By Mike Simpson
In order to get to the bottom of what motivates you, it’s important that you get a crash course in the specifics of motivation.
Motivation is a powerful tool.
It’s what we use to drive ourselves forward to complete tasks.
It can come in a variety of shapes and sizes, from something physical (like the additional 10 minutes on the treadmill each time I work out at the gym so I can fit into the speedo I plan on wearing this summer in Hawaii) to mental (putting in the extra work on that proposal to your boss in the hopes for a promotion) and everything in between.
Motivation can be selfish (I want to become the best baseball player so I can humiliate the office jerk at the annual summer picnic) or altruistic (I want to work those extra shifts so I can contribute more to the family budget and let my mom retire a few years early.)
Motivation can be as simple as setting your alarm a few minutes early so you can swing by the coffee shop on the way to work for your favorite latte or as complex as outlining your entire career trajectory from junior high on in order to retire on a tiny tropical island in the middle of the Caribbean.
Motivation comes in all shapes and sizes and is limited only by your imagination.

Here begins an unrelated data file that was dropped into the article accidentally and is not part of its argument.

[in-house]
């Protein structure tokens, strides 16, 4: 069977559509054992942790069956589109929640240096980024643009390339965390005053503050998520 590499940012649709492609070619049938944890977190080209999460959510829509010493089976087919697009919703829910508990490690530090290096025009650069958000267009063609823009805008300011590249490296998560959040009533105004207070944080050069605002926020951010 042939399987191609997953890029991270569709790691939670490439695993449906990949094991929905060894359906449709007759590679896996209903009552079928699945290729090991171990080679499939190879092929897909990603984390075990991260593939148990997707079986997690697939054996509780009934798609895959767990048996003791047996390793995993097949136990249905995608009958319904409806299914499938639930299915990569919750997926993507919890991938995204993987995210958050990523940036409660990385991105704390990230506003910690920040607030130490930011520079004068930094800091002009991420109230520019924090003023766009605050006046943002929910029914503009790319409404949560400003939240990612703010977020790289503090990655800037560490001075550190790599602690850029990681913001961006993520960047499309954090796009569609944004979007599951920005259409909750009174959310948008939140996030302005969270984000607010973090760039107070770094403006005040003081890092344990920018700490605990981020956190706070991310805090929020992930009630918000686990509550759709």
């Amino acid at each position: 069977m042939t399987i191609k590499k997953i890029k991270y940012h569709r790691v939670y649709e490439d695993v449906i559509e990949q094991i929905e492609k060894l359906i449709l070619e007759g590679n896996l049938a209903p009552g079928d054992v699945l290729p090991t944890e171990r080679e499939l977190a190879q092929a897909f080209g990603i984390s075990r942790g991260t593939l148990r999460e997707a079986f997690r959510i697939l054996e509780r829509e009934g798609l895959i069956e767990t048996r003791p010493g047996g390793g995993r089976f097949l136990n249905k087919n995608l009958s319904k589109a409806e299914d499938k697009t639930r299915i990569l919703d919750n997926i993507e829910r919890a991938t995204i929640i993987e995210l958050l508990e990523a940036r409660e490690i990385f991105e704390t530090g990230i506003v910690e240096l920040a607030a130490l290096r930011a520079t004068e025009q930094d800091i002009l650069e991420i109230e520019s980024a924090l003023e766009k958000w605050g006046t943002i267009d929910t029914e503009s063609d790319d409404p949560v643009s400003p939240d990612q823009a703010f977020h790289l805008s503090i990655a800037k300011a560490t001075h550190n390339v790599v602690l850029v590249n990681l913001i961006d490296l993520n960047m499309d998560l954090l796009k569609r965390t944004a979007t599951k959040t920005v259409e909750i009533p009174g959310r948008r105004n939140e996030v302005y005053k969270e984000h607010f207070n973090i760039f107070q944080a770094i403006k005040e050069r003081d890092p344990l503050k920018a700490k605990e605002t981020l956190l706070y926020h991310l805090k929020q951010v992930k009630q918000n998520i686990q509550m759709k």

Motivation is driven by personality, skills, expectations, drive, ambition, gender, age, needs, wants, desires…the list goes on and on…which is why being asked what motivates you can seem almost like an impossible question to answer…especially in job interviews.
Why Do Hiring Managers Ask “What Motivates You?”
So why do hiring managers like to ask this question? Is it because they like to see job seekers stumble? Do they get a sick thrill each time they see a potential hire break out in a cold sweat as they fumble for the right words? Are hiring managers really that…mean?
While it might seem like the only reason behind asking this question is purely for the entertainment of your interviewer, there are actually several important things an interviewer can learn about the interviewee based on their answer, including just what sort of person they really are and how that matches up with what the company is looking for in a new hire.